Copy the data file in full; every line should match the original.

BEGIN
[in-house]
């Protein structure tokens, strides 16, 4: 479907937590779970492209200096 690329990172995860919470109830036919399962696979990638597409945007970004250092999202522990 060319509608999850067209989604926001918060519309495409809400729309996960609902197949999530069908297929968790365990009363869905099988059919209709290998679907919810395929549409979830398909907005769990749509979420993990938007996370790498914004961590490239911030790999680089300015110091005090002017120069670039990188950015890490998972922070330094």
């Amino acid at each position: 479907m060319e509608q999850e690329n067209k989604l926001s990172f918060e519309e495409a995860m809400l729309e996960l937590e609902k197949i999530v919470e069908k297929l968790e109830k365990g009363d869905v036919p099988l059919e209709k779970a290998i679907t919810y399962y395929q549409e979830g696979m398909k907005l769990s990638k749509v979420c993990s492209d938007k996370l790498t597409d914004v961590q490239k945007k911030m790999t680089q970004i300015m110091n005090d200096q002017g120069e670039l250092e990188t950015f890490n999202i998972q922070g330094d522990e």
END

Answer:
[in-house]
């Protein structure tokens, strides 16, 4: 479907937590779970492209200096 690329990172995860919470109830036919399962696979990638597409945007970004250092999202522990 060319509608999850067209989604926001918060519309495409809400729309996960609902197949999530069908297929968790365990009363869905099988059919209709290998679907919810395929549409979830398909907005769990749509979420993990938007996370790498914004961590490239911030790999680089300015110091005090002017120069670039990188950015890490998972922070330094």
């Amino acid at each position: 479907m060319e509608q999850e690329n067209k989604l926001s990172f918060e519309e495409a995860m809400l729309e996960l937590e609902k197949i999530v919470e069908k297929l968790e109830k365990g009363d869905v036919p099988l059919e209709k779970a290998i679907t919810y399962y395929q549409e979830g696979m398909k907005l769990s990638k749509v979420c993990s492209d938007k996370l790498t597409d914004v961590q490239k945007k911030m790999t680089q970004i300015m110091n005090d200096q002017g120069e670039l250092e990188t950015f890490n999202i998972q922070g330094d522990e």